Monday, November 21, 2005

Kuba Raffia Textiles

The Kuba live in the Kasai river region of the Democratic republic of Congo (formerly Zaire.) The embroidered and decorated raffia cloths that are produced by the Kuba are the best known survivors of this wonderful ancient African tradition that was at a time a widespread process across the all of central Africa. Kuba cloth is woven from the fib of the Rafia Vinifera Palm. The production of these textiles is a multiple stage process involving the participation of children, men and women of the same clan. The process includes the collection and preparation of the raffia fibers for weaving and embroidery, weaving the basic cloth unit, dyeing the embroidery fibers, and embellishing the woven cloth with embroidery, applique, patchwork and dye.
For more on the Kuba Raffia Textiles visit Kuba Raffia Textile

Great resources on African art

A lot of poeple spend hours searching for information on this great subject, I know, I have been online for countless hours, I have paged though thousands of pages of books, and read placed items in chat forums, all in the quest to learn more. I have put a page together on my website that has a great list of books on Africna art listed to make the search easier for you, including links to amazon for the purchase. If there is anything that i might be able to assist you with please feel free to contact me as well.
Here is a link to the African art resource page, the books listed here are all books that I have purchased and enjoyed, and fealt they are worth mentioning.
Great Books on African Art

Bamileke Kwifo Society

The Kwifo (meaning 'night') society, who acts as a policing force while the king hears complaints and councils his people, carrying out punishments and executions at night. Acting as the kings agent, the Kwifo also mediates significant conflicts and pronounces sentence in both civil and criminal cases. The mask pictured to the right, known as Mabu presents the decrees of the society to the people.

for information on the Bamileke click here.Bamileke Tribe

for more information on the Kwifo Society in particular, click here. Bamileke Kwifo Society

Saturday, November 19, 2005

Senufo Kpeli-Yehe Masks

A mask of the Poro Society, a society that uses age grades and exerts political and social control, they convey traditional knowledge, and fulfill religious functions. The Senufo kpeli-yehe mask often used at funeral ceremonies, is used to compel the spirit to leave the house of the deacesed.
The masks pictured here are recent kpeli-yehe mask purchases of great quality and are being shipped in soon, they are still available for sale. Feel free to contact me for first option on these masks if you are interested. You can see more masks that are available at present on my website, through the following link to the MASKS AND HEADDRESSES page: African masks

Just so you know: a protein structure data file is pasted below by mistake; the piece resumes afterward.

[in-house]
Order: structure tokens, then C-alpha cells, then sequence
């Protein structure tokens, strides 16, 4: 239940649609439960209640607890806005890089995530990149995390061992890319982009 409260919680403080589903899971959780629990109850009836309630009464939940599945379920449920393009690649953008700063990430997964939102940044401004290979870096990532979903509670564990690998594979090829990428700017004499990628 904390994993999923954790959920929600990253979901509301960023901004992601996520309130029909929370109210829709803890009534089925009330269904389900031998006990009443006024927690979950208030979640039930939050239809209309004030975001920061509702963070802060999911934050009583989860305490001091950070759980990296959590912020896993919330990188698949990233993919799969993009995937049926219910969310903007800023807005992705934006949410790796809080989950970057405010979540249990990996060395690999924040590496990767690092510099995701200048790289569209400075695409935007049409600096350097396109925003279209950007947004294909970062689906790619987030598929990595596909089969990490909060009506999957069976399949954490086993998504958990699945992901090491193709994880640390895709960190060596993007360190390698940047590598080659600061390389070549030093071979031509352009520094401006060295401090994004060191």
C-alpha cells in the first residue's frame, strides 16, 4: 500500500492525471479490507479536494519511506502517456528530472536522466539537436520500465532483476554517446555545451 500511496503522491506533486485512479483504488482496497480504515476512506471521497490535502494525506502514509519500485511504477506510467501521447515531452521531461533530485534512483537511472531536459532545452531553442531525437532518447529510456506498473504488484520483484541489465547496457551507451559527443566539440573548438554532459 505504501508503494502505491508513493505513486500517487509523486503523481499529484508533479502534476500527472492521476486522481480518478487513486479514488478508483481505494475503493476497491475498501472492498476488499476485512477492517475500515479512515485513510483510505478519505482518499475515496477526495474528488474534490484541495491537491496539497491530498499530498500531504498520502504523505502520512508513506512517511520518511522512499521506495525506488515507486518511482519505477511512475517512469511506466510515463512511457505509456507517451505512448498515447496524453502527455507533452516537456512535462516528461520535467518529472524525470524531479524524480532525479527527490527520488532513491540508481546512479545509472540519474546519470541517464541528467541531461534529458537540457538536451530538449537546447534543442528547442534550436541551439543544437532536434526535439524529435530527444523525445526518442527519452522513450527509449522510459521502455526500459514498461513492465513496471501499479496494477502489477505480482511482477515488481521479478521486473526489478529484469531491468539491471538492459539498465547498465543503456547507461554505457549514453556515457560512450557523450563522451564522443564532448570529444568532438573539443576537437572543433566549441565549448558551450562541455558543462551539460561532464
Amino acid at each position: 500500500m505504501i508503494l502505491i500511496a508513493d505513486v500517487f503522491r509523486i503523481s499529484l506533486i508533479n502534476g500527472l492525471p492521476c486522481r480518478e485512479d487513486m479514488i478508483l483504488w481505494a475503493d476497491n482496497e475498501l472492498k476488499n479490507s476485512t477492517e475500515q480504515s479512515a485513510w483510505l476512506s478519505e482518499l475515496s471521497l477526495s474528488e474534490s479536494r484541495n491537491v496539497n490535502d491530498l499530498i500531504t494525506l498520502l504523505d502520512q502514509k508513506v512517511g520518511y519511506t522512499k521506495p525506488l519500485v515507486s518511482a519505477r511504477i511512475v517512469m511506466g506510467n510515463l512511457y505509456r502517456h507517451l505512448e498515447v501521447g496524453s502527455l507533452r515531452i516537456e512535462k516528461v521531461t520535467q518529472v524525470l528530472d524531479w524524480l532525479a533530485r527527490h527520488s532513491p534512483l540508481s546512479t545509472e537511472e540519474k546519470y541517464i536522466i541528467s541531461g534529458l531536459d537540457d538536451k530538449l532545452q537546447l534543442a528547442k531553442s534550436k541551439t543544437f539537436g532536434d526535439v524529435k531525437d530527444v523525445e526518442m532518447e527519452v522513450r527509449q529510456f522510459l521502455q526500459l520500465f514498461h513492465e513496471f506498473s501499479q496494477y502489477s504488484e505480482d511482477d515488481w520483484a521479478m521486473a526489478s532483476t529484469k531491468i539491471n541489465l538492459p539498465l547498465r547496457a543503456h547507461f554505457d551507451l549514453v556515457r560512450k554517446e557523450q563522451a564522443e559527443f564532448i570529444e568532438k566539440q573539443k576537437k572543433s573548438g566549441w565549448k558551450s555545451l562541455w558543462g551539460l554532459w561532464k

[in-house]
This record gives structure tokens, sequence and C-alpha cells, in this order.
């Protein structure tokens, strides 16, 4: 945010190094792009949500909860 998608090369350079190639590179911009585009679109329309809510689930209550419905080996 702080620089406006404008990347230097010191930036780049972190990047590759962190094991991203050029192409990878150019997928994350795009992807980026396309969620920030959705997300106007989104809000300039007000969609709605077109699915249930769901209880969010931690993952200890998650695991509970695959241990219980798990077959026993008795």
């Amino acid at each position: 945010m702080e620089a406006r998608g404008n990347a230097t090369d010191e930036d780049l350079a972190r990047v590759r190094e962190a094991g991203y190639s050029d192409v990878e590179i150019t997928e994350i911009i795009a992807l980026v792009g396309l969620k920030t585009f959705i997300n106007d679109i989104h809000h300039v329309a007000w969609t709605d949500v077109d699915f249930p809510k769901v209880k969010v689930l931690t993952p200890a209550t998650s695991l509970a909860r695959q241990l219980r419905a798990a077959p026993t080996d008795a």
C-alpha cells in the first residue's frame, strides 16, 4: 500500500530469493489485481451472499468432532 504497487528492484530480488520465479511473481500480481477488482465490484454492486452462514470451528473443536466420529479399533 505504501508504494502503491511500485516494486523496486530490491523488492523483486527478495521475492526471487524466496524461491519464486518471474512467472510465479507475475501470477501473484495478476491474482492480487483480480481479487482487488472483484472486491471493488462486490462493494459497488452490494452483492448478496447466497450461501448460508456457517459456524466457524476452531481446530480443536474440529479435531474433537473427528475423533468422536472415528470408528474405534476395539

Wednesday, November 16, 2005

New African Art Items

I have some more items on the way into the States at the moment, and they will all be loaded onto the website as soon as they arrive. Some of the items coming in are:

  • Baga Protective Serpents
  • Bamun Bracelets
  • Benin Leopard
  • Metal Cache Sex
  • Bamileke Beaded Dolls
  • Senufo masks
  • Baule masks
  • Bamileke Elephant masks
  • Bali Elephant Mask
  • Baule Mouse Oracle

These items will be listed under the new items page on my website as soon as they come in, if you are interested in any having an option on any items before they are listed, feel free to contact my at any time.

New Items at

Saturday, November 12, 2005

Lost Wax bronzing in African art.

For those of you interested in lost wax bronzes from African, I have put a webpage up explaining the intricate process of LOST WAX, you might find it informative if you are not sure of how it was done. LOST WAX BRONZING IN AFRICA

Yoruba Beadwork

I have a new shipment due to come in within the next week or two from Nigeria of Yoruba beadwork. The will be a crown or two, some belts, possibly diviners bags, etc. I am not totally sure what they were able to send, as I have been unable to contact my associates in Nigeria for the last week and a half.


A quick hello and thank you for visiting my African art blog, I will be continually adding new information and random posts regarding African art and what is going on in my life with this wonderful passion I have for it. Feel free to view my website and browse at your leisure, give me any feedback you would like to and ask me any questions you may have regarding the art of the tribes, I will help wherever I can.